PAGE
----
Temples and Shrines in Japan
Japan is a country filled with religious architectural structures. Kyoto alone has about more than 2,000 temples and shrines. However, it is not the only city where one can find magnificent Buddhist structures; almost every Japanese village and town has its religious monument.
There’s an admission fee available on the famous temples, and they are usually crowded. Most Japanese religious architectural structures are built in beautiful gardens, and the local festivals are connected to the history of these structures.
Yasukuni Shrine| Shinto Shrine
The Yasukuni Shrine is a national religious structure that has been created to honor the souls of those who sacrificed their lives in the service of Japan. It contains a mix of military men and some upper-class civilians who died during the war.
The 2.5 million people enshrined in this structure are said to have become ‘Kami’ or revered spirits in Shinto religion.
Bukkoji Temple in Kyoto
Initially named as Kosho-Ji, this temple was found by Ryogen, a well-known priest and the staunch believer of Shirnan. Also known as ‘the temple of light,’ Bukkoji was opened in the year 1324 and by late 15 century, it became one of the most frequently visited temples.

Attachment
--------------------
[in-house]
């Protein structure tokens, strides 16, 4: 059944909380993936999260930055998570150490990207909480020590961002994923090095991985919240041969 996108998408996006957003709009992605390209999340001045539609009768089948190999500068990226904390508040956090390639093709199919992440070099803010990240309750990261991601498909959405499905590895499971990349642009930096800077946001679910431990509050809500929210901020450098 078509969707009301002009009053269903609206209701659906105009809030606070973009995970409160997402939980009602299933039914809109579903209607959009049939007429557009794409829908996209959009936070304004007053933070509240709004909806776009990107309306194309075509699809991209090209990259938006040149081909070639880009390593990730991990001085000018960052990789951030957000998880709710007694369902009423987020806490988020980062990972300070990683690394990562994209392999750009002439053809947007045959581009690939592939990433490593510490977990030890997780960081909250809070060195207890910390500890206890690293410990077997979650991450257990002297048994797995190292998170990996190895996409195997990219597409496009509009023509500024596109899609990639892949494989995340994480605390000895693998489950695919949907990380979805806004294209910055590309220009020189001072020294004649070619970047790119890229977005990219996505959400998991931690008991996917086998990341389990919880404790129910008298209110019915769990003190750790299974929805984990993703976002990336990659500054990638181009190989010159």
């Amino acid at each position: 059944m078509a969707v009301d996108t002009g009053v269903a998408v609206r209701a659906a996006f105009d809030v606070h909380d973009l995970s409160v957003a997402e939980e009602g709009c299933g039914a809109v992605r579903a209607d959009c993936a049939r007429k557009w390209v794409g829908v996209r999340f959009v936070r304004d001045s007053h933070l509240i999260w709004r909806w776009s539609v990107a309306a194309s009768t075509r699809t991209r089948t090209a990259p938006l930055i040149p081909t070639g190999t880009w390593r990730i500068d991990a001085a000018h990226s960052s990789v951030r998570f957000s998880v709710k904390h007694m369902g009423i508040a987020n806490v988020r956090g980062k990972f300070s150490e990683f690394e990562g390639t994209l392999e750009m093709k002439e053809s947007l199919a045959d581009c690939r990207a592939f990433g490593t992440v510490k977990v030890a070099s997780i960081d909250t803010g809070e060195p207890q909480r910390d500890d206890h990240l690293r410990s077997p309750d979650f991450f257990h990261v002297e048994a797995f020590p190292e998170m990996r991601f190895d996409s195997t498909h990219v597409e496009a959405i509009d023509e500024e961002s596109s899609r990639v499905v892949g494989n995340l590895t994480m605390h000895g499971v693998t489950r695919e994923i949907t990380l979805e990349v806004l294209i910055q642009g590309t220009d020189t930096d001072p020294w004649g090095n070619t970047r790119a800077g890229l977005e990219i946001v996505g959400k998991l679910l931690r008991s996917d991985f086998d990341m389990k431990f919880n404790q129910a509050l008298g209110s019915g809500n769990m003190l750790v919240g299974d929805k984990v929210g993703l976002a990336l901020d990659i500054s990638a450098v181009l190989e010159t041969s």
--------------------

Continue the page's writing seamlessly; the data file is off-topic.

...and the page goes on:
Located in the center of Kyoto, there’s no admission charge to this temple and is easily accessible.
A prestigious temple of Japan and a designated World Heritage Site, the Daigo-Ji in Fushimi-Ku is one of the world’s most beautiful religious structure.
While entering the temple grounds, one can easily spot the Sanboin, a majestic home of the head priest that was elegantly constructed and designed in the year 1115. A small walk further inside would lead you to some famous buildings, stores and a seated statue of the Buddha.
Built in a lovely town called Asakusa, the Sensoji temple is the oldest and the most colorful temple of Japan. A legend states that in the year 628, two brothers who once went fishing together found a statue of Kannon (known as the Goddess of mercy) in the Sumida river.
Every time they placed the statue back in the river, it kept coming back to them in mysterious ways. The Sensoji temple was then built to honor this statue of Kannon.
Kawai shrine is also known as the ‘beauty shrine’. Women from all over Japan gather at this shrine to pray for good looks. Visitors can draw or paint their most desired face on a vanity mirror-shaped ema votive plaque and place it on a rack.
Most women also purchase a glass of bijinsui (beauty water) which is said to be good for the complexion.
If you’ve heard any interesting stories about the temples and shrines in Japan then do tell us about them in the comments below.